Despite the fact that Hershey's model provides responses to a wide range of present questions about FPR, various untouched topics offer opportunities for moving forward in this domain.

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We will briefly discuss them, following the dimensions of the model. Related to capacity, additional variables should be considered See Figure 1. First, the Need for Cognitive Closure refers to the individual's desire to obtain clear and definitive responses to a problem Webster and Kruglanski, Empirical research reports significant differences between people with high and low need for cognitive closure regarding the quantity of information they process, the intensity of that information, the use of decision rules, and the level of self-confidence in their decisions.


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Accordingly, people with a high Need for Cognitive Closure are more likely to focus on information that is easy to process, reject complex or incomplete information, decide faster, have an urgent desire to achieve closure and retain it permanently. Its influence has been shown in a broad array of decision-making processes Dolinski et al. Due to the complexity and uncertainty entailed by FPR, as it implies the processing of complex information and the anticipation of needs with a high degree of uncertainty, we contend that Need for Cognitive Closure offers an interesting avenue to develop Hershey's model, as some empirical study has proposed Topa et al.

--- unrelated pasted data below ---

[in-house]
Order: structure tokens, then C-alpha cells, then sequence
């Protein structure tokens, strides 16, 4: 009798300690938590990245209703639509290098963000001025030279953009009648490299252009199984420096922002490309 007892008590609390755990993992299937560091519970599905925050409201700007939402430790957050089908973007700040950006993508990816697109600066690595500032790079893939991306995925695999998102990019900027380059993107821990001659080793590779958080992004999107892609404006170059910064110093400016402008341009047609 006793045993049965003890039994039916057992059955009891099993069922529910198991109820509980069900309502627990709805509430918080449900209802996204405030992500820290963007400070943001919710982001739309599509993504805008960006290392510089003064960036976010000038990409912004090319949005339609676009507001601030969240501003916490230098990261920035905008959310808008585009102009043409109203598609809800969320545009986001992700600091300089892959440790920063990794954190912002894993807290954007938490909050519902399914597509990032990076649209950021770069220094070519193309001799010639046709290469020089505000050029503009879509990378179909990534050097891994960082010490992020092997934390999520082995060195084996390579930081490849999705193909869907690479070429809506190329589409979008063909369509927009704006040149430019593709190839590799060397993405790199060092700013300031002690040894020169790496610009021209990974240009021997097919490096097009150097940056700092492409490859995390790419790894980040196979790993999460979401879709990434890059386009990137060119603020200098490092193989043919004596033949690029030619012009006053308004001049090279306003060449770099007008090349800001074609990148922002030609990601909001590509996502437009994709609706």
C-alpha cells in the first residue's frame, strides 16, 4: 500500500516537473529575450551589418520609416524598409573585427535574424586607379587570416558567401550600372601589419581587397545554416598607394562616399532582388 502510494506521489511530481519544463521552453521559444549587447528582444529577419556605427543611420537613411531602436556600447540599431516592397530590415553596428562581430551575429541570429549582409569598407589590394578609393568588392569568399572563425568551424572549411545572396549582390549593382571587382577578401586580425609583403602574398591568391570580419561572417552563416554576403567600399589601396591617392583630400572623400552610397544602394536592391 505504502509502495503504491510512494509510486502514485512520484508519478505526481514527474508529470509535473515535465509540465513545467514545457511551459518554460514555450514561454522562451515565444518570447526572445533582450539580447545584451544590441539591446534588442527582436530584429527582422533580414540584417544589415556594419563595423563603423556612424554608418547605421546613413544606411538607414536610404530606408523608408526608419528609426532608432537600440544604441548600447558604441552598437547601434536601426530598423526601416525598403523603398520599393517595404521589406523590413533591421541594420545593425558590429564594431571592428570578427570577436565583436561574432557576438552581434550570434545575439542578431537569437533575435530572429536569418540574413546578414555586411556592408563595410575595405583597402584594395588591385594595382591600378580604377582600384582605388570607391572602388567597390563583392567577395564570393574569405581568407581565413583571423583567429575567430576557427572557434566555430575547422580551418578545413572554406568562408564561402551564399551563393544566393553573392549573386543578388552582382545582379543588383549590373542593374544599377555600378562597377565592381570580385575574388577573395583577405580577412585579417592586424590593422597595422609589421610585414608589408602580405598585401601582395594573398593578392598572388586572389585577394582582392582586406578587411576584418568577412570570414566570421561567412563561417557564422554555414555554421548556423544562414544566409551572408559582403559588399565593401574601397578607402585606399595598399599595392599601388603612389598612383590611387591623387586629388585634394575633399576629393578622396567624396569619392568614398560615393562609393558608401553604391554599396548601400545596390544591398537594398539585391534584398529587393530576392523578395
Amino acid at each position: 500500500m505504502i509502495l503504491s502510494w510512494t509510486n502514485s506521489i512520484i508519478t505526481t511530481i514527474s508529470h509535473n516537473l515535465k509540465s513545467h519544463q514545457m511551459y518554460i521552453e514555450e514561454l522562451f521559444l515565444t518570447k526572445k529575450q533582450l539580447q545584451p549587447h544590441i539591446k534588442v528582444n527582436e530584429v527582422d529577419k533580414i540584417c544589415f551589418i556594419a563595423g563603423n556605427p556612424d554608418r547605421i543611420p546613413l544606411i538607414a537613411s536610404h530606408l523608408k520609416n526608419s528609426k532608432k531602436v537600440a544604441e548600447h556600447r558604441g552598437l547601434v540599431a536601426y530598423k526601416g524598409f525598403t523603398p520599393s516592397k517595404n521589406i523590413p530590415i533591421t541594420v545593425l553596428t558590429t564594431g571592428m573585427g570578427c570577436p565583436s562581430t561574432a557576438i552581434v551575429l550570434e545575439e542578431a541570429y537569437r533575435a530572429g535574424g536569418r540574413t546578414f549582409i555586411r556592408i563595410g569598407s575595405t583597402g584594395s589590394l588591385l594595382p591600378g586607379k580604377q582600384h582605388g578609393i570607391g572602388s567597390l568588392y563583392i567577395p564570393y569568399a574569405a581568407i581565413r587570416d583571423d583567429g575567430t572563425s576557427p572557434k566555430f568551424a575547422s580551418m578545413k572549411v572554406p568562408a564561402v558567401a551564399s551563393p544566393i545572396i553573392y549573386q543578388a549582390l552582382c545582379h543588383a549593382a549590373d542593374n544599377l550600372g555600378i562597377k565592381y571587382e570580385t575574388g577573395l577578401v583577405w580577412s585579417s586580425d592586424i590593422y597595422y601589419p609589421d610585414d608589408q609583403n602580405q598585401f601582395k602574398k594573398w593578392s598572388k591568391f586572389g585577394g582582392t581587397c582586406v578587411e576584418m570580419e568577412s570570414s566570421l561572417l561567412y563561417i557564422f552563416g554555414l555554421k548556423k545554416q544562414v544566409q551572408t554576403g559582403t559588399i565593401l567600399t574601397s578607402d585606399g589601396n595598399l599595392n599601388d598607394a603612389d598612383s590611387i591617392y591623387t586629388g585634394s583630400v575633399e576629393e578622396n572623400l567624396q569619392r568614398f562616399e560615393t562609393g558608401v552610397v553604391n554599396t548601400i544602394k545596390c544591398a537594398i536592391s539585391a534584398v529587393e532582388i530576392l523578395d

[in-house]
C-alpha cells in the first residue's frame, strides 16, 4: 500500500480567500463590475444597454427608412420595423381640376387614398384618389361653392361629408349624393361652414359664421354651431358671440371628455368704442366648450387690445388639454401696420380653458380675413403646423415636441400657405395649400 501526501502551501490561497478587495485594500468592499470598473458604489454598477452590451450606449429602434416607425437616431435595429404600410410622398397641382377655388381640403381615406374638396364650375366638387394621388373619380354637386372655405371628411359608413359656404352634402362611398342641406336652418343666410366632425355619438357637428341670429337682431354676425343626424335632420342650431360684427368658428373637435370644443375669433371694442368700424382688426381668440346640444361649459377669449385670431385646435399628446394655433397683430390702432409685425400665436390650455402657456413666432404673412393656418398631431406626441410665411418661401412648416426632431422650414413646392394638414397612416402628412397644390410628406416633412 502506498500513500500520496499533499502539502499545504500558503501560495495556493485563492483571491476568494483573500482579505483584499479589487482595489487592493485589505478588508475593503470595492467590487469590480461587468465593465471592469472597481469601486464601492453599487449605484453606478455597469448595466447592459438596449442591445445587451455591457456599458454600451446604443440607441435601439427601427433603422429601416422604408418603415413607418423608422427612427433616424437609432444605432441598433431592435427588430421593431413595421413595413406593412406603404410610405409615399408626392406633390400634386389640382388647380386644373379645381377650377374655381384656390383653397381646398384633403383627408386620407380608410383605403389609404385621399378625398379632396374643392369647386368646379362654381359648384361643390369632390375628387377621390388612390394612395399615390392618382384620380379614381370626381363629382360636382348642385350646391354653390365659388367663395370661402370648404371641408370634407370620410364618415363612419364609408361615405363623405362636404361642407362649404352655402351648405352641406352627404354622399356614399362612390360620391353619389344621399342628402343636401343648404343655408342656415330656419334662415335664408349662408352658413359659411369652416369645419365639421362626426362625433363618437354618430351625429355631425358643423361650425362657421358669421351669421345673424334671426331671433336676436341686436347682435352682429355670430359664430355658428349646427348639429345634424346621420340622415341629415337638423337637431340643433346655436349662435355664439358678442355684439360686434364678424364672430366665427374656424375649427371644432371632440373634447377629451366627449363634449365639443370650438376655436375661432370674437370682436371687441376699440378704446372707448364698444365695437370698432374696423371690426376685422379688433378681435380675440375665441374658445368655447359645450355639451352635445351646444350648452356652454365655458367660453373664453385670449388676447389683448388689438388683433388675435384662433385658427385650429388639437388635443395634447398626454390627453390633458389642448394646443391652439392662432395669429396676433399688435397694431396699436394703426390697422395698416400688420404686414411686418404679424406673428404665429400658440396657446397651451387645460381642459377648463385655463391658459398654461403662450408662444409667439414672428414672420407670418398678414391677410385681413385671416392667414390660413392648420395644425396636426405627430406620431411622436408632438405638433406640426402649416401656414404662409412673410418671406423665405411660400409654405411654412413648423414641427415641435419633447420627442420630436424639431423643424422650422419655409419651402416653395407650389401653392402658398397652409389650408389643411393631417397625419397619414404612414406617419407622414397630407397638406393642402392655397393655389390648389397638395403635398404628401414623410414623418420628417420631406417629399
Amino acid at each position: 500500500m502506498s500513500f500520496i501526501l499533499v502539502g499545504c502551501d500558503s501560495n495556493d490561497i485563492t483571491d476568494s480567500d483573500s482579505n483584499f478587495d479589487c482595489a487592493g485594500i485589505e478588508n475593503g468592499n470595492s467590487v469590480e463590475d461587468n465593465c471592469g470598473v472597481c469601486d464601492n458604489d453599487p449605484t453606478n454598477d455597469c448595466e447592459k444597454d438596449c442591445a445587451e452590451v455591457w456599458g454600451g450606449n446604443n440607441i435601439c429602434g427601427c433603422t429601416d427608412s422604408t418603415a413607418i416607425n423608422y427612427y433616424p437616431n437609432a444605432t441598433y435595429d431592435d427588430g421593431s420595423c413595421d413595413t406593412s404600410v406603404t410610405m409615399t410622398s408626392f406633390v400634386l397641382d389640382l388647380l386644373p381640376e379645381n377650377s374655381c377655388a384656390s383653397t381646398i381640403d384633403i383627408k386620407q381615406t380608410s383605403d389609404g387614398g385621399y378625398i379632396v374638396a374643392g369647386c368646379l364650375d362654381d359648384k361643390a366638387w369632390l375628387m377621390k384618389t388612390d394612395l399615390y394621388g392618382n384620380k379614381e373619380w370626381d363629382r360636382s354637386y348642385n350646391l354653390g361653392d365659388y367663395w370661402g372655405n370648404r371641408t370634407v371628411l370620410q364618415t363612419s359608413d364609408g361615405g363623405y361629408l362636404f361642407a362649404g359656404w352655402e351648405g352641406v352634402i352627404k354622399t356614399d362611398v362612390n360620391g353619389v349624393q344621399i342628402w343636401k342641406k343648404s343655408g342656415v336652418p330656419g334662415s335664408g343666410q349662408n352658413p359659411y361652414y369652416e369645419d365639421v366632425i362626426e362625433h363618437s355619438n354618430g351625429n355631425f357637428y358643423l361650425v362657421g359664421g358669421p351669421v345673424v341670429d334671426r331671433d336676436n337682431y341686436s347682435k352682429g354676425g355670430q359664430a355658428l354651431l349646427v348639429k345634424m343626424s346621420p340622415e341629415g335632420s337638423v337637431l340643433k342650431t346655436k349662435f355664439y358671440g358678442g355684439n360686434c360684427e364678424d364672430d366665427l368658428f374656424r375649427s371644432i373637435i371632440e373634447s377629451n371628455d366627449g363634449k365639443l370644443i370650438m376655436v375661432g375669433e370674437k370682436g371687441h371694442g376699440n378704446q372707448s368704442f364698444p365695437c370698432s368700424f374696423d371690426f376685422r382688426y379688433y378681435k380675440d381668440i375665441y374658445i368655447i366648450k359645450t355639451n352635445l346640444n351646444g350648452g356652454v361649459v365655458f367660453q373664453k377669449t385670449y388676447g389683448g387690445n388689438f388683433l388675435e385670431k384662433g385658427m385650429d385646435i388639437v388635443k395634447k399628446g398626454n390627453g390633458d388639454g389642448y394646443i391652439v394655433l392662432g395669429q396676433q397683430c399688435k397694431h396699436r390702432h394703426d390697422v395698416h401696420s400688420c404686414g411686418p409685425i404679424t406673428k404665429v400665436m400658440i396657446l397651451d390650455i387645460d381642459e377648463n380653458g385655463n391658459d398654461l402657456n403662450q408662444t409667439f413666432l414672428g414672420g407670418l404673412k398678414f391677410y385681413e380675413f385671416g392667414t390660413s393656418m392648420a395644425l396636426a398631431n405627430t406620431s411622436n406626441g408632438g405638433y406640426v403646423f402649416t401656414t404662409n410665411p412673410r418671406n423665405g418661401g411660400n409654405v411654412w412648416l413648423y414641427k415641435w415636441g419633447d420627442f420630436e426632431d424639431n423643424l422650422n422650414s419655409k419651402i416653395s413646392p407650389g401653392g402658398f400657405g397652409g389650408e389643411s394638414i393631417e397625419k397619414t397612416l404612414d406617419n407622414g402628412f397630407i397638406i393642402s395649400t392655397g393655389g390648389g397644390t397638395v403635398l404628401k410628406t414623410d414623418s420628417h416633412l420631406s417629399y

Figure 1. Expanded Model for FPR. Secondly, FPR is a complex task that is often accompanied by worries. Thus, metacognition refers to beliefs about one's own cognitive system, the influences that affect it, attention and evaluation of the meaning of one's thoughts Wells and Cartwright-Hatton, Due to the complexity of FPR and the worries associated with it, exploring the role of metacognitions is promising, as a recent empirical study showed Kiso and Hershey, In particular, positive and negative beliefs about one's own worries, as well as cognitive trust and the self-attention, could play important roles in the relationships between capacity to plan and FPR.

There is empirical evidence that supports the joint influence of metacognitions and worry in the development of anxiety in other contexts Ryum et al. The findings would help to understand why people consider it important to plan but do not carry out specific behaviors of saving and financial management. As it relates to capacity, the development of one's retirement identity and financial self-efficacy is important in FPR. For past generations, FPR primarily focused on evaluating the adequacy of an individual's income and cash flow sources over a 5—10 year retirement lifespan.